Poll of a Billion Monkeys

Tuesday, July 18, 2006

The Exchange - Artists should try "Manhood" for a Change

The Exchange - Why the modern Artist needs to give up on being such a prissified pansy, a limp wrist-ed imitator of actors and other ne'er do wells, stop painting his face like a mime, pick up a chisel and a hammer, and start acting again like a Real Man.


Before I present my thesis proper on this issue let me briefly interject a bit of history into the discussion. Art, architecture, sculpture used to be dominated by real men. Men who could bend iron bars in their bare hands and invent incredible devices, like Leonardo, men who could labor torturous hours suspended in backbreaking rafters to paint a huge cathedral ceiling, like Michelangelo, men who could invent and design and build, like Phidias. Men who were centuries ahead of their time, true beacons of their age, often as much scientist and philosopher and poet and warrior and strategist and even priest as just a run of the mill artist and dabbler in crayons and water color.

Art was the domain of the brilliant and the ingenious, yes, that is certainly true, kingdom of the creative and the futurist and the Renaissance man and polymath, but it was also the realm of the thinker and the wizard and the tough man and the strong guy and the fearless and the dauntless and the expeditionary and the adventurer, not just the realm of the limp-wristed, emotive, cry-baby faggot and Andy Warhol type stick-man, scarecrow bodied modern artist.

When people used to say Artist the term both denoted and connoted respect, a certain authority, a man one could consult and declare because he was possessed of a fearless vision of the future and because everyone knew that if push came to shove this was a man you could turn towards to solve problems, - not moan, bitch and cry about them like a spoiled little prep school grammar doll. Women admired, respected, desired and loved them instead of inviting them to luncheon chats to get the artist's latest recommendations on hairstyles and make-up foundation.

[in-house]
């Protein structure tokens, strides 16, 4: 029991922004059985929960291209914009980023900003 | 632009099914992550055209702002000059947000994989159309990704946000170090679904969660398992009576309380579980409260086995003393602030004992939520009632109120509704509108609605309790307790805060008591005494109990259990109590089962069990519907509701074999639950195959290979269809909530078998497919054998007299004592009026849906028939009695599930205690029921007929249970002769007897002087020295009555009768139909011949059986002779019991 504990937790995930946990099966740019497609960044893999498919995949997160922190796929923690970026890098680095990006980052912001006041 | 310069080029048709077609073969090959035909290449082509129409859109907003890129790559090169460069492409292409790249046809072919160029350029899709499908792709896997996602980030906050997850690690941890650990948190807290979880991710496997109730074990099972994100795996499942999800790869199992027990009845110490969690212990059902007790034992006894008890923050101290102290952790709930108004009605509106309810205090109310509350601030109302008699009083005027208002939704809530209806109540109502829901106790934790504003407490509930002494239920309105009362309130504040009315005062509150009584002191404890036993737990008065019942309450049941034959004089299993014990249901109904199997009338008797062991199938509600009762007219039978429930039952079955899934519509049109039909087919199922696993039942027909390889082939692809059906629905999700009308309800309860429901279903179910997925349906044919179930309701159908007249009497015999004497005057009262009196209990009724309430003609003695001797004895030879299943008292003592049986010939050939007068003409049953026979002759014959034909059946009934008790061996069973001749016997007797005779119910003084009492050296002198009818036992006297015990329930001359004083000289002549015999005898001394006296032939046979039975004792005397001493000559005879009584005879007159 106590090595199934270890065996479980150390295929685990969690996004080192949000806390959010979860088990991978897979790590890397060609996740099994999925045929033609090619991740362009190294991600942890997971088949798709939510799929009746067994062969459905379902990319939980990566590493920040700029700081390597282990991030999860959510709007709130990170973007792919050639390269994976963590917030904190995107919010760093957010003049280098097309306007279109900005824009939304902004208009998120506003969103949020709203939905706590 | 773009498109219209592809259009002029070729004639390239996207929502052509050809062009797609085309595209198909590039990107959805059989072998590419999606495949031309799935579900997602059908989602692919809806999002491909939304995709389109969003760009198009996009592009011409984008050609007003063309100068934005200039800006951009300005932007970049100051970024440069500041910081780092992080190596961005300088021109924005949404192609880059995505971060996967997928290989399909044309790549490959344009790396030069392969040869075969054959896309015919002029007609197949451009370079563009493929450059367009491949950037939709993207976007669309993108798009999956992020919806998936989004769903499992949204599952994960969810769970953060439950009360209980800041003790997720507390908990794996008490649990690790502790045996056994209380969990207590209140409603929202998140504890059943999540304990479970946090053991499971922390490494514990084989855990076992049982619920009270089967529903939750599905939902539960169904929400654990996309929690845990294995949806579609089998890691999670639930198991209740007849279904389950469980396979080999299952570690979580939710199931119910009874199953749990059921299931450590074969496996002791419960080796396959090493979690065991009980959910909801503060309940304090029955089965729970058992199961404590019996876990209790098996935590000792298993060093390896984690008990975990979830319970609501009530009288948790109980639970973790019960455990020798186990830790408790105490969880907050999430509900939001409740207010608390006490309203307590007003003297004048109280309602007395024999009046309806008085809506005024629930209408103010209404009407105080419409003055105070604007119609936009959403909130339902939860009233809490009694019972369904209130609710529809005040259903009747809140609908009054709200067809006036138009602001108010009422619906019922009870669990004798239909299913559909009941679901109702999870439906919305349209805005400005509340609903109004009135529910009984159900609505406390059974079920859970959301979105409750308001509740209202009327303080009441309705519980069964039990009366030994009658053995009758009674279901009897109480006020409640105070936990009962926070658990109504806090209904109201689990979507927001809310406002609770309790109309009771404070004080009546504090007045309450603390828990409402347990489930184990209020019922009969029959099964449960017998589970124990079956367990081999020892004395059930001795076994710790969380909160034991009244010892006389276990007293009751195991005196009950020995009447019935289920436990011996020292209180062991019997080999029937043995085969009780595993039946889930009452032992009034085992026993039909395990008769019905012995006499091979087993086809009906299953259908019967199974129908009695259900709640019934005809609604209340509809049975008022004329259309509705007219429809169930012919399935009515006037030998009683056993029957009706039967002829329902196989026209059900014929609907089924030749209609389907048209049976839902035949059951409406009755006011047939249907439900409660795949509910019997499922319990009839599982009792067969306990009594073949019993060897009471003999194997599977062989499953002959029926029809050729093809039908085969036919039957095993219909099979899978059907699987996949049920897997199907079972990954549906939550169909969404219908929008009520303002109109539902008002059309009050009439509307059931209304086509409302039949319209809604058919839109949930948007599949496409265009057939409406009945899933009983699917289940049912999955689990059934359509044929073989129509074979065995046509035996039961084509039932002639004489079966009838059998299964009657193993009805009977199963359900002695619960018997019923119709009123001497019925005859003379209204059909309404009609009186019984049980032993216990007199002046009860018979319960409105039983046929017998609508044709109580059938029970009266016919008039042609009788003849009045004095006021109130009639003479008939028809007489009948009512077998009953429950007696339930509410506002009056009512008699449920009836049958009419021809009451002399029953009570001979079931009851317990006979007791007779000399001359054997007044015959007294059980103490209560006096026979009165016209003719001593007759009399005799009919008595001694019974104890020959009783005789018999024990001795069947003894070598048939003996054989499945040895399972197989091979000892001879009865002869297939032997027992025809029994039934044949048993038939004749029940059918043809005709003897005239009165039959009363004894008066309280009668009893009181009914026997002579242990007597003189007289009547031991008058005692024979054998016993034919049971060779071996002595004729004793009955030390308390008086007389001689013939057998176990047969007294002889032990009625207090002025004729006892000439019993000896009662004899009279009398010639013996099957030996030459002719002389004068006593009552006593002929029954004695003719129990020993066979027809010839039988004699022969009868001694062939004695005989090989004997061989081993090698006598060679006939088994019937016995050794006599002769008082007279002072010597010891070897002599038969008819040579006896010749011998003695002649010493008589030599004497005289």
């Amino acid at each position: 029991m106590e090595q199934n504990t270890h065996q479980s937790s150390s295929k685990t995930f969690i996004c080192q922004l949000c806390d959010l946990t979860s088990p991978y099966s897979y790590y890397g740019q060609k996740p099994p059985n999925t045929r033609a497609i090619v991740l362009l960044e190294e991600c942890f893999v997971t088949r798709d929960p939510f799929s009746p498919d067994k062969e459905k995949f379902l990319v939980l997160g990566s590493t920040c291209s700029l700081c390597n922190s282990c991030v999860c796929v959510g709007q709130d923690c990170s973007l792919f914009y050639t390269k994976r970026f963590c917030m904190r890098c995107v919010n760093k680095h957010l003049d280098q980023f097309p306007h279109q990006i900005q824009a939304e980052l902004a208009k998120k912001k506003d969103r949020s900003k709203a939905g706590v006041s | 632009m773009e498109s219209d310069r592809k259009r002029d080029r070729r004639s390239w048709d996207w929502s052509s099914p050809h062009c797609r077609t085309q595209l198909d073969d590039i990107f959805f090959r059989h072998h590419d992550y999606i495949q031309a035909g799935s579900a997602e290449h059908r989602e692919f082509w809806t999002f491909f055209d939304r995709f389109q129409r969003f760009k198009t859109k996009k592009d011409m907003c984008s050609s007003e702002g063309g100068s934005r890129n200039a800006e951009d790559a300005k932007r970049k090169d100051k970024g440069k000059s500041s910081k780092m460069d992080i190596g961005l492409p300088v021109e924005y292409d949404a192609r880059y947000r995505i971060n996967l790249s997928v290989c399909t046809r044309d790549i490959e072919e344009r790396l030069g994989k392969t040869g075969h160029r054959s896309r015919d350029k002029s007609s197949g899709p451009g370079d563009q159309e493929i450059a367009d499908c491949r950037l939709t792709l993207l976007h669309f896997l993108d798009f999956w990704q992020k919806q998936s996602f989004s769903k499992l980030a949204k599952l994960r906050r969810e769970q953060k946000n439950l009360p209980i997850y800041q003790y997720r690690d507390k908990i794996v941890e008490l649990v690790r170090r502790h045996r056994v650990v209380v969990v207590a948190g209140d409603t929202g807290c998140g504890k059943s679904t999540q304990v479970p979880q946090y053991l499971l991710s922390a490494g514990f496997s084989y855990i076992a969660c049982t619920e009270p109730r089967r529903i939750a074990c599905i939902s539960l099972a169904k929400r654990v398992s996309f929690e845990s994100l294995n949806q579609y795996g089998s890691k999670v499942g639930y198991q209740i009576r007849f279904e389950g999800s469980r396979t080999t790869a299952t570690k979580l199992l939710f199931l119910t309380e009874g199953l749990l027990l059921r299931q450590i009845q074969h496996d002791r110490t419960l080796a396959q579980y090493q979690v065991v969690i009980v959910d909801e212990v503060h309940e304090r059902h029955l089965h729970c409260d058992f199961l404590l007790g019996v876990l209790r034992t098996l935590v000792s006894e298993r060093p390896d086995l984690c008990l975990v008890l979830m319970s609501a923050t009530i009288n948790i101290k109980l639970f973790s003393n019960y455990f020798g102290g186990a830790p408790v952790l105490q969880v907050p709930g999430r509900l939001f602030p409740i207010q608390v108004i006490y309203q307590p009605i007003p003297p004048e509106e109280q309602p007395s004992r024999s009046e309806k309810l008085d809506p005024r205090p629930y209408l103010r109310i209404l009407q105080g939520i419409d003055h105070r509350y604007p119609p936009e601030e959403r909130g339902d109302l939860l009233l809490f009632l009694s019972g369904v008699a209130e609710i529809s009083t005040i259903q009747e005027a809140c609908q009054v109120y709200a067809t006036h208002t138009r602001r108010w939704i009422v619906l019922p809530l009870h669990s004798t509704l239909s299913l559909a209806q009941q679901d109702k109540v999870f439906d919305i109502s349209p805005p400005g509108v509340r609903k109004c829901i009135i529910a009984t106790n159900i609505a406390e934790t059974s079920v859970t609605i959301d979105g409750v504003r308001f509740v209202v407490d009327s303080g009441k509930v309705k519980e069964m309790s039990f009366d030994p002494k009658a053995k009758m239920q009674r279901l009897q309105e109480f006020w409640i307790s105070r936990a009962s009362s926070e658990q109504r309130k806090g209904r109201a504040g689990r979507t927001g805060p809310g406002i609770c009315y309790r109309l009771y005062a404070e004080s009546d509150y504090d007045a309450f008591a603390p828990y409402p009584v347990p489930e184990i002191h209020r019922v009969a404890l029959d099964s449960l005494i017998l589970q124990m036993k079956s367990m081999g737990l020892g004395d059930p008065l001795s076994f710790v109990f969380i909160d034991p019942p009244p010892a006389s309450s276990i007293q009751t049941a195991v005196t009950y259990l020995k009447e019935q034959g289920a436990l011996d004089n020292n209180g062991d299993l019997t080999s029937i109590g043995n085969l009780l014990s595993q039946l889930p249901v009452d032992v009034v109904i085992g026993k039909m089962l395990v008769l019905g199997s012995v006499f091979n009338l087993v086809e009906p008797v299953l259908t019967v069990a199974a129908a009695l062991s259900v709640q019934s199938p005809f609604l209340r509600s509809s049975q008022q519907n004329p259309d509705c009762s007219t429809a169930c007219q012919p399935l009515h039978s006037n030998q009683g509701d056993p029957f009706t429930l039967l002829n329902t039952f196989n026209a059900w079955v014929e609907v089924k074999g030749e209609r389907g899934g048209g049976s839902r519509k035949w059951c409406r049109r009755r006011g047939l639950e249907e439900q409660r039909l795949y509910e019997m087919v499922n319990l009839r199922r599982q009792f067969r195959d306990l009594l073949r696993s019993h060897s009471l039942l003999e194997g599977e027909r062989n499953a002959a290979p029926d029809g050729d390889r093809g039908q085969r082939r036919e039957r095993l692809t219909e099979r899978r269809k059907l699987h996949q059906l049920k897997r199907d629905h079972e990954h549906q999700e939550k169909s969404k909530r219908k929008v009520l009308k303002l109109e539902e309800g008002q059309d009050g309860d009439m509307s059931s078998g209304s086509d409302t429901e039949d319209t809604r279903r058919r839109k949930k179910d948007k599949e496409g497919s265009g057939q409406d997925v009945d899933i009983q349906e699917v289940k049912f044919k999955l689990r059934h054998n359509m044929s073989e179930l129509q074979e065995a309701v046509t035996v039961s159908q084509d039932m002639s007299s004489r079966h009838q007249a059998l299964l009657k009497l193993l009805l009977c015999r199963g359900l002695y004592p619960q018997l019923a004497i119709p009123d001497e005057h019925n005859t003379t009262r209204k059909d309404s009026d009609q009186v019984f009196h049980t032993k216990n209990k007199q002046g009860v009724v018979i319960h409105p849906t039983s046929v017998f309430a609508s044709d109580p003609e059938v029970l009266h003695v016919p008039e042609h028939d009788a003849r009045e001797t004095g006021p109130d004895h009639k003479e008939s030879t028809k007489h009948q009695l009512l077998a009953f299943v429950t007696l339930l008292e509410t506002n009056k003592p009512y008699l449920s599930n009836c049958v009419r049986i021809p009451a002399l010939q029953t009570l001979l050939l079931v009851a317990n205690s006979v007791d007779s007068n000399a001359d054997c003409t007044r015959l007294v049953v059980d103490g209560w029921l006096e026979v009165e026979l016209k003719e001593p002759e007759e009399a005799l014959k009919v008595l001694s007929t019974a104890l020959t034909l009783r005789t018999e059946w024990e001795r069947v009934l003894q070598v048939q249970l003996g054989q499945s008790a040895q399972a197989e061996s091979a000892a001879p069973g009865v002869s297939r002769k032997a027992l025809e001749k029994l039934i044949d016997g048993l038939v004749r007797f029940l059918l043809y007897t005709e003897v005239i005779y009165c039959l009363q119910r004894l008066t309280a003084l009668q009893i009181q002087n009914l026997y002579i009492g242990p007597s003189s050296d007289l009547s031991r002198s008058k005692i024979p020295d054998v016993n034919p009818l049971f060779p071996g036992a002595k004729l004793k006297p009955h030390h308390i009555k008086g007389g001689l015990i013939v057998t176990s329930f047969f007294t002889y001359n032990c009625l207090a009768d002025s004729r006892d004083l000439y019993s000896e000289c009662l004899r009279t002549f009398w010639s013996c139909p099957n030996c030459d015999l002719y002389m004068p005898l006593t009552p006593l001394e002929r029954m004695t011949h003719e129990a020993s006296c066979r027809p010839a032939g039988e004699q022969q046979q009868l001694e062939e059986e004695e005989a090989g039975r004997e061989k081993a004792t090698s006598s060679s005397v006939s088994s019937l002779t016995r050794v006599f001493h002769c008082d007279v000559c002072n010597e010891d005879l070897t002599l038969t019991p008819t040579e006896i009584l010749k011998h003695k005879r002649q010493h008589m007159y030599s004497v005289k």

In addition when an artist said he was an artist he didn't mean he was a mere sketch master or a painter, or a caricature carnival man, or a thememaker who spent twenty years churning our different colored versions of the same soup can in his mother's kitchen apron, he meant he could do damned near anything; design buildings, build buildings, compose music, read and write in foreign languages, do math and geometry, act, run his workshop as a thriving business venture, create machines and invent, paint, draw, observe, deduce, create, problem solve, he could do it all, as needed and necessary. He was painter, sketcher, designer, architect, scientist, inventor, researcher, genius, traveler, musician and poet, mathematician, tactician, consultant, engineer, even soldier if need be. He mixed his own paints, created his own tools, devised new techniques and approaches previously unimagined, was one of the great entrepreneurs of the engine of human progress.

In short an artist was a Man, all man, in contrast to so much that passes for manhood in our modern society. And when someone called a man an artist, a true artist, the word most often used in passing was "Maestro." That man was a Master. And that said it all.

We move forward to the so called "modern artist" and everything that denotes and connotes. I needn't go into detail, we all understand what this means and what the differences obviously are, and what that implies. And so I present the body of my thesis as to why Artists should once again strive to be Men instead of merely "Modern."

Thesis: Because it's the right thing to do, because it's about freakin time, and wouldn't you much rather be known as a Man and a Maestro than a Metrosexual?

Just think about it for about 3 seconds or so.
Then you decide.

P.S.: Can we get an "Amen" from the Writer's Chorus? They could use a good dose of manhood while we're at it.

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